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Thread: Advice on 460 S&W loads

  1. #1
    Member duckslayer56's Avatar
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    Default Advice on 460 S&W loads

    I know I have been asking a lot about 460 S&W but need some advice, as this is my first time loading any handgun rounds

    I got my first batch of 20 loaded up Using starline brass, and WLR primers. I used 29.4 grains of accurate #9 powder, and topped it off with 300 grain Hornady XTPs. I shold be getting around 1500 FPS with this load, my question is, should I be crimping or anything else before I fire them?

    Thanks
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    Sponsor ADfields's Avatar
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    I think youíre on your way quite well, I donít like Winchester primers and have never used #9 but know some guys that have good luck with them. I use CCI primers with Lilgun and some H110/W295 under CP lead in my 460s. Lilgun is my favorite by far for delivering big power cleanly and Iíve had no issue with flame cutting at all after burning over 5lbs of it through one of my guns. All my 460 data comes from Hodgdon on-line data because there was no data in any of the books when I started loading for it and this source has served me quite well.

    Some kind of crimping is a must for the hot stuff to be sure your gun doesnít lock from un-seated bullets when you need it most. There is a crimp built into my 460 dies and it works fine if all adjusted which is a pain so I want a Lee factory crimp die at some point. I test my defense ammo by loading 5 in the gun with the 5th marked and OAL measured. Fire the 4 un marked rounds, then put in 4 more and fire them, 4 more and fire them. After that 5th round has been through the 12 recoil cycles re-measure the OAL to see if the bullet moved any.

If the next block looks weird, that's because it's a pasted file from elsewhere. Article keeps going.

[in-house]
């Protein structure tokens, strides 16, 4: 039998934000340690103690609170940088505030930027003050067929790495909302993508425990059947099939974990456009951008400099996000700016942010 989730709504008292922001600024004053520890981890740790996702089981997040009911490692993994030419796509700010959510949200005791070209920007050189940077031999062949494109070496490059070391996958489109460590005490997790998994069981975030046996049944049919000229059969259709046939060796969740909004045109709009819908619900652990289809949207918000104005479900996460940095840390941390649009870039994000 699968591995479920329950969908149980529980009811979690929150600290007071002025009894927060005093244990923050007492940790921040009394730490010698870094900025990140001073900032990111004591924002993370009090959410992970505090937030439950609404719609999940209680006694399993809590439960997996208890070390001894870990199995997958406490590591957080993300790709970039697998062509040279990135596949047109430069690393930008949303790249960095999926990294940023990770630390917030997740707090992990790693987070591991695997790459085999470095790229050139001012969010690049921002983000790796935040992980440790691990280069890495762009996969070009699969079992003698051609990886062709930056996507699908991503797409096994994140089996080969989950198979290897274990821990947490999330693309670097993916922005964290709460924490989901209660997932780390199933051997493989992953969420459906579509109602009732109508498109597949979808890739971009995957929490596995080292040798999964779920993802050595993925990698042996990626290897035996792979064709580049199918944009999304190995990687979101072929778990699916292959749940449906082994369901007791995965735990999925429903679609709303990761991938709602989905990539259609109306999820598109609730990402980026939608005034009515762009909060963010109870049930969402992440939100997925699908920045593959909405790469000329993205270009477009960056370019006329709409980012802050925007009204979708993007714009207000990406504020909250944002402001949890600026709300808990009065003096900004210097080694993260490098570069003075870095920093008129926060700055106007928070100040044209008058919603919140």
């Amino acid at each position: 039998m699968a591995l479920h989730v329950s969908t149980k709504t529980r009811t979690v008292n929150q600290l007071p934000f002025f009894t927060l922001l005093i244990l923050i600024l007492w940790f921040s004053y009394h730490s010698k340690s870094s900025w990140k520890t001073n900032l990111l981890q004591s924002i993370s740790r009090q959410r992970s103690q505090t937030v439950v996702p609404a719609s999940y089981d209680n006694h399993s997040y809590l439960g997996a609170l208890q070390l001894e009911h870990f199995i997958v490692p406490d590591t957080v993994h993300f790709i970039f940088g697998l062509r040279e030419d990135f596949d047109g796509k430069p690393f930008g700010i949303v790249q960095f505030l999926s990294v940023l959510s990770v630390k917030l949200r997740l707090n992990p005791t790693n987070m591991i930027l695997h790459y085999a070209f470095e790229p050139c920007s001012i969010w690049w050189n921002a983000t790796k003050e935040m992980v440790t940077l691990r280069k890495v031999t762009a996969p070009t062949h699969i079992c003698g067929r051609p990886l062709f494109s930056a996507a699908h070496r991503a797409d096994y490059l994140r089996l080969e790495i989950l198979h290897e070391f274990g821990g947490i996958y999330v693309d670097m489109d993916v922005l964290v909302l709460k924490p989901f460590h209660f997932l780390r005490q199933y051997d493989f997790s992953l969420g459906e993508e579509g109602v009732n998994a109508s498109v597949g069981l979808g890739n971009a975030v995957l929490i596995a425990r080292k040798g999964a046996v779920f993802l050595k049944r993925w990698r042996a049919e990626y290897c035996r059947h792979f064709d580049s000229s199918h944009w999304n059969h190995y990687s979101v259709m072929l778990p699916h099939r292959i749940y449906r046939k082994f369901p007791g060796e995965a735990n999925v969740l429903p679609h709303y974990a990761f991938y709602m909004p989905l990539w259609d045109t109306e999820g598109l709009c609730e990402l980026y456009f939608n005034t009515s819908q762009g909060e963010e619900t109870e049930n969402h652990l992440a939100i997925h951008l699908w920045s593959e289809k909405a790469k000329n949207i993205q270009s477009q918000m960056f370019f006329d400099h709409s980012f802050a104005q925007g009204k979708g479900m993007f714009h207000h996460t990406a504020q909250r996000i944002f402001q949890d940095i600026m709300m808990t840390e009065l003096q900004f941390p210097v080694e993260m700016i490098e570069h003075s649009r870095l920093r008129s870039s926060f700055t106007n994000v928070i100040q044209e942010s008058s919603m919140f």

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    If you are loading for a S&W made revolver note that the cylinders on these guns are quite long. You can load the bullet relatively shallow in the case and still have plenty of length to the end of the cylinder. The more space in the case - i.e. a more shallow seated bullets or a longer overall length- allows for lower pressures at a given powder load.

    The same thing goes for the .500 S&W - I load my bullets as far out as possible to lower the pressure and allow of more powder and velocity. Just what you need in a .500 - more power!
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    Member AKsoldier's Avatar
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    I highly recommend you give some cast bullets a try too. They are cheaper than jacketed bullets, and heavy, wide meplat hard-cast bullets have been proven to be more effective against dangerous animals like brown bears. Also, for some fun light loads that are a pleasure to shoot all day, pick up some trail boss powder. With trail boss, you can actually produce .45 ACP level ballistics in the .460 brass. I always crimp into the cannelures in my jacketed bullets, and the crimp grooves in my cast bullets. (I use a heavier crimp for lead) The only ones I've ever seen back out of their crimp are some 535 gr. tyranosaurs. I'm convinced I could solve that problem with a factory crimp die, I just haven't bought one yet.

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    I second AKSOLDIER: Trailboss is a blast to plink with.

    A crimp is a must, and I too have had good luck with #9. I loaded up some 200 and 275 grain Barnes XPB's and should be getting over 2000 FPS with both of them with the load data published on the Barnes website using #9. That's similar to the velocities of a 200 grain barnes TSX in a .308, except it's coming out of a handgun. The XPB's should deliver massive amounts of hydrostatic shock too. I am looking forward to hunting with them.

    For bear protection I use 335 grain Cast Performance slugs at about 1600 FPS with #9. They shoot very consistantly and chrono'd under a 20 FPS standard deviation.

    If you are using XTP's they will have a cannalure intended for a roll crimp. You can do this with most .460 dies. I recommend it because not only does it keep the bullets from backing out, it also helps with consistancy.

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    Member duckslayer56's Avatar
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    Thanks for the advice, I will have to go back in my man cave and start crimping tonight.
    Some people call it sky busting... I call it optimism
    "Swans are a gift" -DucksandDogs
    I am a shoveler's worst nightmare!

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